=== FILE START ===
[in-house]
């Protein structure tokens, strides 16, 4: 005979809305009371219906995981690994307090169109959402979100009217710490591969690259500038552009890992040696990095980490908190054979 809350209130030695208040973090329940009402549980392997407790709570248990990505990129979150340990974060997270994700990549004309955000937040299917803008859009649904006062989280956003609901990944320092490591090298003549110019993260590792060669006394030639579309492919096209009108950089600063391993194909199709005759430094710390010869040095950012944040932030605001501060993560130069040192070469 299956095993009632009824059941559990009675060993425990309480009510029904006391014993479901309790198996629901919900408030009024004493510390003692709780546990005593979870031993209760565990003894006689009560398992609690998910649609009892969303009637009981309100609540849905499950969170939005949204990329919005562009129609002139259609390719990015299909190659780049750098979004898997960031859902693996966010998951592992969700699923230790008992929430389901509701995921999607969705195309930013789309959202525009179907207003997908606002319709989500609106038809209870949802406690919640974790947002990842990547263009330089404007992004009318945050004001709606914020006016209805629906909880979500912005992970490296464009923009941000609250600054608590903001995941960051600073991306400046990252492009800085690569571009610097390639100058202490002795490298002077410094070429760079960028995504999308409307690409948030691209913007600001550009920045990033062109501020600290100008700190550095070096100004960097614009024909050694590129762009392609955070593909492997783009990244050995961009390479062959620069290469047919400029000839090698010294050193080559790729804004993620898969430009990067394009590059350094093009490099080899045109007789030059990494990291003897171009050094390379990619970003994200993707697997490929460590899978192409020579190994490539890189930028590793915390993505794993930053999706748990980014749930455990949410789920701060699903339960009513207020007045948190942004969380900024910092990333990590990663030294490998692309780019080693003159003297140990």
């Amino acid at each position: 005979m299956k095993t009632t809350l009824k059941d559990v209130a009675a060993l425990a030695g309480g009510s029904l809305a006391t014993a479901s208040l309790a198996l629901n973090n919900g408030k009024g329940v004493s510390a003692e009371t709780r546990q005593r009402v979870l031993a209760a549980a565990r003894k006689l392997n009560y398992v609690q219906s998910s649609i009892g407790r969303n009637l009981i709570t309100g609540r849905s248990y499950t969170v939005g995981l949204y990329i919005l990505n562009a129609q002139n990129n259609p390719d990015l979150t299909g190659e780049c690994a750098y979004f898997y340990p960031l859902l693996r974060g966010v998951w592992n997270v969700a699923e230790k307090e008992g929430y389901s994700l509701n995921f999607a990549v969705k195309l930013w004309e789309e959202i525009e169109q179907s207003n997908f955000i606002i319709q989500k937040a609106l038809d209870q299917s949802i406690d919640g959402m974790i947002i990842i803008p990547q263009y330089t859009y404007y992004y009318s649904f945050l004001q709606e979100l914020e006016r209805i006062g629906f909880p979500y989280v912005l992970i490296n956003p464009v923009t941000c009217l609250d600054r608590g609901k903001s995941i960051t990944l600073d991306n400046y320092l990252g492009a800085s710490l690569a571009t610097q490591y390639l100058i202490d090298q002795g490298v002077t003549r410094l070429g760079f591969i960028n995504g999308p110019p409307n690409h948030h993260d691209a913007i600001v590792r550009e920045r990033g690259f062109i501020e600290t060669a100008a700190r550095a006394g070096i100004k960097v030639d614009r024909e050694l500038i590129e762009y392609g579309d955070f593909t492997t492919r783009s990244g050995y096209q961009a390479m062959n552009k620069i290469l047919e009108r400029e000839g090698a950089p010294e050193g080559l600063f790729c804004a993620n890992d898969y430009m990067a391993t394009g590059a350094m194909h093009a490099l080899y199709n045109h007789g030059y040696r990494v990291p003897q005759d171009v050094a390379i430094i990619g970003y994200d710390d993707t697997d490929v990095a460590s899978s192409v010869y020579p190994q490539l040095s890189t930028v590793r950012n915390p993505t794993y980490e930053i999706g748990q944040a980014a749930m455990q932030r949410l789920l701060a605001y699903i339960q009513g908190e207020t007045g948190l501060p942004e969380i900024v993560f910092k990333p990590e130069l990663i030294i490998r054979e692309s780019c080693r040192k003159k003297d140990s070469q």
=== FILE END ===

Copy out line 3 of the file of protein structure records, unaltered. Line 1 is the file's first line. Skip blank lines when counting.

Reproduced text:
């Amino acid at each position: 005979m299956k095993t009632t809350l009824k059941d559990v209130a009675a060993l425990a030695g309480g009510s029904l809305a006391t014993a479901s208040l309790a198996l629901n973090n919900g408030k009024g329940v004493s510390a003692e009371t709780r546990q005593r009402v979870l031993a209760a549980a565990r003894k006689l392997n009560y398992v609690q219906s998910s649609i009892g407790r969303n009637l009981i709570t309100g609540r849905s248990y499950t969170v939005g995981l949204y990329i919005l990505n562009a129609q002139n990129n259609p390719d990015l979150t299909g190659e780049c690994a750098y979004f898997y340990p960031l859902l693996r974060g966010v998951w592992n997270v969700a699923e230790k307090e008992g929430y389901s994700l509701n995921f999607a990549v969705k195309l930013w004309e789309e959202i525009e169109q179907s207003n997908f955000i606002i319709q989500k937040a609106l038809d209870q299917s949802i406690d919640g959402m974790i947002i990842i803008p990547q263009y330089t859009y404007y992004y009318s649904f945050l004001q709606e979100l914020e006016r209805i006062g629906f909880p979500y989280v912005l992970i490296n956003p464009v923009t941000c009217l609250d600054r608590g609901k903001s995941i960051t990944l600073d991306n400046y320092l990252g492009a800085s710490l690569a571009t610097q490591y390639l100058i202490d090298q002795g490298v002077t003549r410094l070429g760079f591969i960028n995504g999308p110019p409307n690409h948030h993260d691209a913007i600001v590792r550009e920045r990033g690259f062109i501020e600290t060669a100008a700190r550095a006394g070096i100004k960097v030639d614009r024909e050694l500038i590129e762009y392609g579309d955070f593909t492997t492919r783009s990244g050995y096209q961009a390479m062959n552009k620069i290469l047919e009108r400029e000839g090698a950089p010294e050193g080559l600063f790729c804004a993620n890992d898969y430009m990067a391993t394009g590059a350094m194909h093009a490099l080899y199709n045109h007789g030059y040696r990494v990291p003897q005759d171009v050094a390379i430094i990619g970003y994200d710390d993707t697997d490929v990095a460590s899978s192409v010869y020579p190994q490539l040095s890189t930028v590793r950012n915390p993505t794993y980490e930053i999706g748990q944040a980014a749930m455990q932030r949410l789920l701060a605001y699903i339960q009513g908190e207020t007045g948190l501060p942004e969380i900024v993560f910092k990333p990590e130069l990663i030294i490998r054979e692309s780019c080693r040192k003159k003297d140990s070469q």